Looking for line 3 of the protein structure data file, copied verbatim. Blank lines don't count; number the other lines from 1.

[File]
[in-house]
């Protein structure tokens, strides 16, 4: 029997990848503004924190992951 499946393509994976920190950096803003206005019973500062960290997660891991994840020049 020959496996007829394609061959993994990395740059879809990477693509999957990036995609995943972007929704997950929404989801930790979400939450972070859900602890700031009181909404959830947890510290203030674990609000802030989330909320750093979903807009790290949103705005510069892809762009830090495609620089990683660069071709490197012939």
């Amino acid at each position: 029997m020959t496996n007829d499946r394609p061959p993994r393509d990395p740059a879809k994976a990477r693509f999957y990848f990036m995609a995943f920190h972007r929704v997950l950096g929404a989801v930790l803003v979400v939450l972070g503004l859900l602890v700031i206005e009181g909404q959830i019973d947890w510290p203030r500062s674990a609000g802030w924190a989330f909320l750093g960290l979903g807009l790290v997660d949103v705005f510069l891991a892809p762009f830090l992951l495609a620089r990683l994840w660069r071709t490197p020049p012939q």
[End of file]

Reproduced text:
């Amino acid at each position: 029997m020959t496996n007829d499946r394609p061959p993994r393509d990395p740059a879809k994976a990477r693509f999957y990848f990036m995609a995943f920190h972007r929704v997950l950096g929404a989801v930790l803003v979400v939450l972070g503004l859900l602890v700031i206005e009181g909404q959830i019973d947890w510290p203030r500062s674990a609000g802030w924190a989330f909320l750093g960290l979903g807009l790290v997660d949103v705005f510069l891991a892809p762009f830090l992951l495609a620089r990683l994840w660069r071709t490197p020049p012939q």